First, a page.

Monday, June 14, 2010

Book 42- A Thousand Days in Venice

A Thousand Days in Venice [An Unexpected Romance] is a love story memoir by Marlena de Blasi. She chronicles her first trip to Venice, Italy and the relationship she has with the city, and the relationship she doesn't want to have, because it's the city of love and magic. After she succumbs to the city, she returns often and then one day, the magic of the city takes her over with an encounter with a strange man.

And in an instant, they have fallen in love. And after a few days and a visit, they plan to marry. Marlena plans to give up her career, her cafe, her home, most of her belongings, her life as she knows it, to move to Venice for this love affair, this romance, this first time with love, and she's well into her 50s when this happens.

This isn't something she does as a young woman, but as a grown adult.

And she does it in a rush. They don't take time to get to know each other, they rush, head long into this romance, and from their meeting in December, she moves in June to Venice and they marry in October. Ah sweet Venice, so she can marry her Venetian, a man she calls the Stranger. To a man who speaks very little English and she, a woman who speaks very little Italian, except for food.

I do like the whirl wind of it all. I like that she argues that she didn't want to wait, didn't need to wait, didn't need to go slowly, because why wait when you found the person you're in love with, why wait to be with him any longer? And the magic of it all, is that he felt the same way about her. It was an instant.

Now, what I didn't like, or maybe I should say, who I don't like is her Venetian, her Fernando. He's sort of an ass. And after she gets to Venice, it became rather mired in the "I'm living here so I have to learn everything" drudgery. She just seemed to go on and on about the slowness of the Italian culture, from cooking to planning the wedding to re-doing their apartment; it was such a long process of telling of the long process- blech.

I was hoping it would be rather like the other books I've read but there was very little love of food, though there are recipes at the back of the book. There is quite a bit of just... well, love. Love of the Stranger, love of Venice, learning to love herself, love her apartment, love of wanderlust, but very love WITH food, Fernando mostly didn't even love food. And I felt like this book had an author who lost her self, lost her own identity, who she was, with this huge transformation. I wholeheartedly agree that moving around the world for love is wonderful, but as I read I just felt like de Blasi gave up who she was for this adventure.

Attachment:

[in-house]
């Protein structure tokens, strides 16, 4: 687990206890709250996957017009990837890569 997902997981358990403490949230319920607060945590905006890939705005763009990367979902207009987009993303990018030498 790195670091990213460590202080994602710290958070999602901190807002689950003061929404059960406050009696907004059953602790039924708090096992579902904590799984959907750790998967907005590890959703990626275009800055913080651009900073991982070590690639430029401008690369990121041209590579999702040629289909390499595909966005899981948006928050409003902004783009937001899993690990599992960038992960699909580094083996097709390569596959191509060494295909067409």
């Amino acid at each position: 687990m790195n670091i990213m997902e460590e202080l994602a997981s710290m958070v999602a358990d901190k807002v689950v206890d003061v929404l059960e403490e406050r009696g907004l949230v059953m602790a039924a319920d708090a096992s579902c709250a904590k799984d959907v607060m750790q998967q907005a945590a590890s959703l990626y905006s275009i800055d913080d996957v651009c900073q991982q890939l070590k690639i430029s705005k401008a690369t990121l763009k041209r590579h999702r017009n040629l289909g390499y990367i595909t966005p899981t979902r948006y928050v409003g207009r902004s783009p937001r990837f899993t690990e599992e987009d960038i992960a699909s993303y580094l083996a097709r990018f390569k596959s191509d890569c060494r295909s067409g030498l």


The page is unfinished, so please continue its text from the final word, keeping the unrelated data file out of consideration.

Or maybe it burst my bubble a bit. I've always wanted to visit Italy, especially Venice, but after much of her description, other than of the city itself, I think my frustration would come full tilt in dealing with the mindset of the people, rather than letting me fall slowly in love with the city of love.

1 Comment:

once in a blue moon... said...

oh i loved this book, well ALL of her books... i read it along time ago so the details fall by the wayside. i know there is a lot of food mentioned in all her books, she is chef by profession and spends a lot of time discussing, seeking and making food, perhaps not as much in her first book?

i thought she was a very lush writer, the pace is slower, just like life in italy! if you didn't like this i think the rest would drive you bonkers, more housing woes and new places to live. i have been to italy a few times, i loved these books, it was easy to get lost in them.

have you seen a pic of her? i have to say that shocked me, it was after her 3rd book i looked and it was like a thwack. i never forget the line where she said her husband, before they married, remembered her visiting venice before, i thought yeah right, well after seeing her pic i get it, she is someone you would not forget!

with all these great books you are reading time to get back into food for thought and share some good stuff!